Archive | March, 2014

Spiderman Construction Worker Escaping Fire Impresses Me

27 Mar

The latest viral youtube video shows a construction worker trapped on a balcony while the building burns. He hangs from one balcony and swings to another. That’s no easy feat. You can’t just jump straight down or you’d fall to your death.


http://www.youtube.com/watch?v=Cg9PWSHL4Vg

Survival Lessons From The Video:

1. Are you physically fit? Even those of us in pretty good shape could have trouble with a jump like that! I pride myself on being in better shape than most, but I’m not sure I could have done that hang, swing, jump. The more physically fit you are, the better your chances of survival. No doubt this guy’s adrenaline was through the roof.

2. Can you hold your own body weight with your fingers? From a ledge and not just a bar? How’s your grip strength?

3. If you work up high or live above the second floor, do you have an emergency escape ladder or rope? Have you thought about how you’d escape a fire? Do you have an emergency fire escape hood?

4. Be careful when you weld. Don’t start a fire. The news say welding may have been the cause of the fire.

5. Is your workshop clean? Sawdust and today’s construction materials are very flammable. Get a Shop Vac. Don’t store extra foam insulation. I need to clear out some of that stuff myself. Fireblock, sheetrock, take steps to make your home less flammable.

6. Can you think under pressure? This guy clearly took his time to think through his options and decided he must act to get off the balcony.

7. Do you have the courage to make a risky move when you feel you absolutely must? How many people on the side of a mountain get to a safe place and are afraid to move from it. They hope help comes, even when they know it won’t. They freeze there. The courage to act under stress and risk is what separates great survivors, like this construction worker, from most of us.

I don’t know if he made the right decision or not. Would the ladder have reached him if he didn’t jump? Was it too big a risk? In retrospect, we never know. All we can do is take a survival situation as it comes and make our best decisions as we go or rely on previous training.

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Just Sharing Some Miscellaneous Links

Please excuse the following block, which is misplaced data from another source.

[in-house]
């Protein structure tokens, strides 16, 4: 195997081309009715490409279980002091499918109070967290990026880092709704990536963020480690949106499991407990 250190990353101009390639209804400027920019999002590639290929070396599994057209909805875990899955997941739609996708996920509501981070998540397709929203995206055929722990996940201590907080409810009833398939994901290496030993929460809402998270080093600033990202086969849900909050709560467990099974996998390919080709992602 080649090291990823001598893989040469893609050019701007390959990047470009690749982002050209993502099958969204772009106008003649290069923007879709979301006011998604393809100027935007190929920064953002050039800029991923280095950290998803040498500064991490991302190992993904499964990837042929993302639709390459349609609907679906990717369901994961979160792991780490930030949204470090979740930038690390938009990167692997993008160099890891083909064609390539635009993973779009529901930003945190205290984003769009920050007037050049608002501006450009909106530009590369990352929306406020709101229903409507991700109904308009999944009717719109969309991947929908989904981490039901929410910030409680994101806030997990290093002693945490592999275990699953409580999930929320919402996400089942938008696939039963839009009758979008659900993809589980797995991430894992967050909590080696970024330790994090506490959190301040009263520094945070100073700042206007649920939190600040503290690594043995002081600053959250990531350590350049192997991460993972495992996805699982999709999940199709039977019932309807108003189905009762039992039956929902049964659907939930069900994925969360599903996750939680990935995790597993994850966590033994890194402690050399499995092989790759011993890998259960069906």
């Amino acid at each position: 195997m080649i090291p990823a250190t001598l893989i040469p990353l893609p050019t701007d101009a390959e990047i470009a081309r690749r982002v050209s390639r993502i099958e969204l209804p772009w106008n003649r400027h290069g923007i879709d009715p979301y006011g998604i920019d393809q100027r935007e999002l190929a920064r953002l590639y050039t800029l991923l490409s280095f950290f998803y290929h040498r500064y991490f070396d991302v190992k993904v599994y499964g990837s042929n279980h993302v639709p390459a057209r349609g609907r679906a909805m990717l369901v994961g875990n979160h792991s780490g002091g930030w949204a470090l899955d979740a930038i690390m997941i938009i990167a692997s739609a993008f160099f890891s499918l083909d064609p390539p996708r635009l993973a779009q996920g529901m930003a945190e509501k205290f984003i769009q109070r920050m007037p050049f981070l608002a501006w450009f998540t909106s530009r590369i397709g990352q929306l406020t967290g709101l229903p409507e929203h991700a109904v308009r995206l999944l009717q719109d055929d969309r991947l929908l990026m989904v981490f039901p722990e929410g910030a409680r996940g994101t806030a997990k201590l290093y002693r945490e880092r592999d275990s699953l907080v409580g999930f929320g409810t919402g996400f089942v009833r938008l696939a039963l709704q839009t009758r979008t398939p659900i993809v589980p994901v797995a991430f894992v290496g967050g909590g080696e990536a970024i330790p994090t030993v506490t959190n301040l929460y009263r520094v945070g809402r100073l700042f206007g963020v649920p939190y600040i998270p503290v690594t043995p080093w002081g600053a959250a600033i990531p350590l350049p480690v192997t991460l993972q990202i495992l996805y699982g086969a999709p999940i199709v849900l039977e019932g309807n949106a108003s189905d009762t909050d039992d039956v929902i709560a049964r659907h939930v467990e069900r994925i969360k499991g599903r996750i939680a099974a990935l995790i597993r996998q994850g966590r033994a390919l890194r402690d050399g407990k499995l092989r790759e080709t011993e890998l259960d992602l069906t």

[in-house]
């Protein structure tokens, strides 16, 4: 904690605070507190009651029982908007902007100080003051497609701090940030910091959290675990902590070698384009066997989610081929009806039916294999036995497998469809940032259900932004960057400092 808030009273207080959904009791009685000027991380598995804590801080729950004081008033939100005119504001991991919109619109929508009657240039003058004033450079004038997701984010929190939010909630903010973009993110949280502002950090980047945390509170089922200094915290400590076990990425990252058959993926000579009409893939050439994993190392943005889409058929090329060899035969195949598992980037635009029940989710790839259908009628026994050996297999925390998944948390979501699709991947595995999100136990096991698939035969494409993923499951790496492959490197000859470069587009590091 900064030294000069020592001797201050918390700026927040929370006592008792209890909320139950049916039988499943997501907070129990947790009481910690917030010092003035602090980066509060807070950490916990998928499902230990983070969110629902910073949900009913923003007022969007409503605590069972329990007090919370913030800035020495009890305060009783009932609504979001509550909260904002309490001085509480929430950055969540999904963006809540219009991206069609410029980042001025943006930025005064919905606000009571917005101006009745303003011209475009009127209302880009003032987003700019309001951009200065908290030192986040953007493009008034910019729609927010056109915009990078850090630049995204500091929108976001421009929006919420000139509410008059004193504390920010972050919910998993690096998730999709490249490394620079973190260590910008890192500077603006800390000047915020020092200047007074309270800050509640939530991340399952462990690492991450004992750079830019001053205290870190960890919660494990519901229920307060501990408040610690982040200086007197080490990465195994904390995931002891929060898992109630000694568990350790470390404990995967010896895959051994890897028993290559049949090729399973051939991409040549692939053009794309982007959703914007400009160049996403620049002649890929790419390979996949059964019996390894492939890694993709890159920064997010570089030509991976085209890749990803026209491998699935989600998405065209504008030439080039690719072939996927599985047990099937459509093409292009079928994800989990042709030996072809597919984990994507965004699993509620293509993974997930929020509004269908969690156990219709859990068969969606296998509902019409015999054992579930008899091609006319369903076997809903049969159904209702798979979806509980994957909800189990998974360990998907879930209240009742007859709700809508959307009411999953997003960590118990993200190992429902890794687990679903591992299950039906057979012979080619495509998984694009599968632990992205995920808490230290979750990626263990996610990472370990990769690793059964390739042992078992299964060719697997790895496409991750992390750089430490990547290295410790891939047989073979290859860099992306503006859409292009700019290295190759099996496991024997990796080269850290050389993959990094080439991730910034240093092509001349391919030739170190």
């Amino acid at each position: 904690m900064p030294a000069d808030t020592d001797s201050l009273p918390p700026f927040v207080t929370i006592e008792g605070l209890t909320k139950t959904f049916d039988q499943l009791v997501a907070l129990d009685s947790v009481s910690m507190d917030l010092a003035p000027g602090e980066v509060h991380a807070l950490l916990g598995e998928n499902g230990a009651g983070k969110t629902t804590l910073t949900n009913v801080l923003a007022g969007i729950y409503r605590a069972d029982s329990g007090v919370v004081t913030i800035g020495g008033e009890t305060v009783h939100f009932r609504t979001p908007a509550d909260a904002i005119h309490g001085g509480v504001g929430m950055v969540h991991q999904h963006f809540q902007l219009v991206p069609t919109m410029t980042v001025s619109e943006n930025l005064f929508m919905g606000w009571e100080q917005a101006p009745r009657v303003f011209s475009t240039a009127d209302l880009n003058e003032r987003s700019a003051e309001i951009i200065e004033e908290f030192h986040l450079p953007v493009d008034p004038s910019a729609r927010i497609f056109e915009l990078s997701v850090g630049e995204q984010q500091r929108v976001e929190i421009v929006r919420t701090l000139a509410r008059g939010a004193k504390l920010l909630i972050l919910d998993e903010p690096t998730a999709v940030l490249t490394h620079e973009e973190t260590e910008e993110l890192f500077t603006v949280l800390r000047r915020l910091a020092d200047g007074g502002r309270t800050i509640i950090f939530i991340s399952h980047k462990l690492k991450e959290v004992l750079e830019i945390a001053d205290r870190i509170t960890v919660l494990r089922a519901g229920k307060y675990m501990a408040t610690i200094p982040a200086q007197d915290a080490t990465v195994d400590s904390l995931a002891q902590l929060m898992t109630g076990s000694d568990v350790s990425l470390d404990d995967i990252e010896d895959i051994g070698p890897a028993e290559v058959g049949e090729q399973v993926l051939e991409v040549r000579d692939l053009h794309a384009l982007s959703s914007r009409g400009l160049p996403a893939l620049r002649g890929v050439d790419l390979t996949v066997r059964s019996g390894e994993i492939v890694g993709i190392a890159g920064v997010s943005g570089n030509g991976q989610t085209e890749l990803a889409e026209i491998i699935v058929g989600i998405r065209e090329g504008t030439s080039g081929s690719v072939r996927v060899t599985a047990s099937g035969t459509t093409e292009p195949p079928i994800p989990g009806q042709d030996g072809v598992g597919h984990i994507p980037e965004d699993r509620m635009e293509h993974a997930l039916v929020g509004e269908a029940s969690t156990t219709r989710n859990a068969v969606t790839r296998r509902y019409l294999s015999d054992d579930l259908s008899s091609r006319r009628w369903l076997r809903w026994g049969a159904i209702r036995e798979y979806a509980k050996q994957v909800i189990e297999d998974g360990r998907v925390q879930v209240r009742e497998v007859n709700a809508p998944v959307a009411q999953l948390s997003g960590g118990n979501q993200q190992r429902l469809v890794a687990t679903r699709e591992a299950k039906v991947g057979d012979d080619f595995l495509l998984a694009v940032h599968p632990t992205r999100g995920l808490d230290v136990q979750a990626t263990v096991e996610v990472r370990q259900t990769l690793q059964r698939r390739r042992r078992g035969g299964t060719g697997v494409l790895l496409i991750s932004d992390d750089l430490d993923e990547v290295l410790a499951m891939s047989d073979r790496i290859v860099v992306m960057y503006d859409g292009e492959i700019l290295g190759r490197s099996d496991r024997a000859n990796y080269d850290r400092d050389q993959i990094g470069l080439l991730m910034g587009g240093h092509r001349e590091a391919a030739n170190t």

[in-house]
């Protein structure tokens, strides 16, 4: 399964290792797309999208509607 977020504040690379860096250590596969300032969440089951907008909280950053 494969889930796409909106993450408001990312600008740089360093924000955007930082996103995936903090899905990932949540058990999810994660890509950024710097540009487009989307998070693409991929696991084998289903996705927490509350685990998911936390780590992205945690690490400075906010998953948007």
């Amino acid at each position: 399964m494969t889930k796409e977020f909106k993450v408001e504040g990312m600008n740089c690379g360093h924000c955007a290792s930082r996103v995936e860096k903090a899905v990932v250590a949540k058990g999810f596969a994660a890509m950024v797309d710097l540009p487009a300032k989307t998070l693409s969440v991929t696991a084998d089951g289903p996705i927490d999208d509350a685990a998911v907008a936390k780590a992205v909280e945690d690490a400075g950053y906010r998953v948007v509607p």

23 Mar

The Helmets O’ Truth. Will a Kevlar helmet stop a 357 magnum 158 grain slug? Place your bet and click on the link.

NASA mathematicians calculate (How?) our modern society is destined to collapse in 350-1,000 years.

An excellent article over at ThoughtfullyPrepping about “Guerilla Philosophy”¬† “Guerrilla Philosophy is an unstandardized, unsanctioned, or otherwise unusual philosophy.” I’ll write more about this great concept later.

Is it better to be brainy or useful?

I don’t know, but (hope I don’t lose my prepper card for admitting I watch Survivor!) on Survivor, the Brain team is getting crushed. My opinion is the more you know and the more you can do, the better. The best way to achieve this is to take up some new hobbies. The more varied, the better:

http://nextluxury.com/mens-lifestyle-advice/top-75-best-manly-hobbies-for-men/
http://www.artofmanliness.com/2010/01/06/45-manly-hobbies/

 

http://www.manlyadventure.com/cave-adventures/

Just saw Estwing is now making a tomahawk. Could be old news. Love Estwing hammers. My favorite is a smaller drilling hammer.

More Prepping Lessons From The Ukraine

19 Mar

In my opinion, America’s response to the invasion of the Ukraine by Russia is a policy disaster. Years ago, Ukraine surrendered all their nuclear weapons for assurances by Russia and America that their country’s borders would be respected. One of the big countries invaded them. The other stood by and did little about the invasion.